timelightbox:

Tim Hetherington—Magnum
Michael Kamber comments on a photograph taken in June, 2008 by Tim Hetherington, who died while on assignment in Libya earlier this year “It’s hard to channel the words of a dead friend. Who knows what a man fallen in battle would have said, especially one as hyper-articulate as Tim Hetherington? Before his death in Libya this past April, Tim and I argued about many things, one of them being the meaning of his photos from Afghanistan of the men of the 173rd Airborne. I was interested in the mechanics of warfare. ‘My photos are not about war,’ he’d say to me—and to anyone else who would listen. ‘They’re about young men.’ Tim was interested in how war changed and molded, traumatized and hardened the soldiers. He was digging deeper—deeper than most of us, anyway. What is the motivation that pushes 20-year-old kids from middle America to go on fighting and dying half way around the world? It was not for their country, nor to avenge 9/11, nor to free the Afghan people, he said, (though all of those things may have been true), but for one simple reason: the bonds the soldiers formed with one another. While many other photojournalists were focused on the guns firing, (the mechanics of war), Tim took pictures of the soldiers asleep in their bunks, (“as their mothers saw them”), playing, teasing, wrestling with one another. He peeled back the uniforms and revealed the young, vulnerable, complex men from middle-America. By coincidence, I was with some of these men from the 173rd Airborne last week. I can tell you that they adored and idolized Tim, the tall, goofy British photographer who lived with them for so many months.” See more here.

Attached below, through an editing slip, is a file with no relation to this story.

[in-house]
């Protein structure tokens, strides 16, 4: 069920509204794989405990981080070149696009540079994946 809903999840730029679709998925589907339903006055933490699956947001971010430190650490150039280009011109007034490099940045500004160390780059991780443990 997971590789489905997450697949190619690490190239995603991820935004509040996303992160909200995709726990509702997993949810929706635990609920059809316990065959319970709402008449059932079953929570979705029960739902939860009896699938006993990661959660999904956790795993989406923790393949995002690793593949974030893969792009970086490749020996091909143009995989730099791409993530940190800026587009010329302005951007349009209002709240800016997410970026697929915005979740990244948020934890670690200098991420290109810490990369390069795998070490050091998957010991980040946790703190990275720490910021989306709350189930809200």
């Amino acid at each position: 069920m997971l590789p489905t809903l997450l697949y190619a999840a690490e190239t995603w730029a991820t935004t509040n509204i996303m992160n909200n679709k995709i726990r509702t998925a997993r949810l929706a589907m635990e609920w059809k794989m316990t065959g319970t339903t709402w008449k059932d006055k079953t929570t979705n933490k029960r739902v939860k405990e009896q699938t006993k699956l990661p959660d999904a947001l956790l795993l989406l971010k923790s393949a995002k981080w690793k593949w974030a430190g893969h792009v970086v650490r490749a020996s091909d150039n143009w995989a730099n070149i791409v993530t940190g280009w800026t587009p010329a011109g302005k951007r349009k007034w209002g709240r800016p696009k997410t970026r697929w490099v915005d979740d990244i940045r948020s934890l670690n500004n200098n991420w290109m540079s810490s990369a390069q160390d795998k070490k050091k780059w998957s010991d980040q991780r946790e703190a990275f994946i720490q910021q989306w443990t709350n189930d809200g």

If you want to know what my book is about, this is it. Right here. 
(Also, if that picture doesn’t make your heart melt right down into your toes, you should probably check for a pulse.)

timelightbox:

Tim Hetherington—Magnum

Michael Kamber comments on a photograph taken in June, 2008 by Tim Hetherington, who died while on assignment in Libya earlier this year

“It’s hard to channel the words of a dead friend. Who knows what a man fallen in battle would have said, especially one as hyper-articulate as Tim Hetherington? Before his death in Libya this past April, Tim and I argued about many things, one of them being the meaning of his photos from Afghanistan of the men of the 173rd Airborne. I was interested in the mechanics of warfare.

‘My photos are not about war,’ he’d say to me—and to anyone else who would listen. ‘They’re about young men.’

Tim was interested in how war changed and molded, traumatized and hardened the soldiers. He was digging deeper—deeper than most of us, anyway. What is the motivation that pushes 20-year-old kids from middle America to go on fighting and dying half way around the world?

It was not for their country, nor to avenge 9/11, nor to free the Afghan people, he said, (though all of those things may have been true), but for one simple reason: the bonds the soldiers formed with one another.

While many other photojournalists were focused on the guns firing, (the mechanics of war), Tim took pictures of the soldiers asleep in their bunks, (“as their mothers saw them”), playing, teasing, wrestling with one another.

He peeled back the uniforms and revealed the young, vulnerable, complex men from middle-America. By coincidence, I was with some of these men from the 173rd Airborne last week. I can tell you that they adored and idolized Tim, the tall, goofy British photographer who lived with them for so many months.” See more here.

If you want to know what my book is about, this is it. Right here. 

(Also, if that picture doesn’t make your heart melt right down into your toes, you should probably check for a pulse.)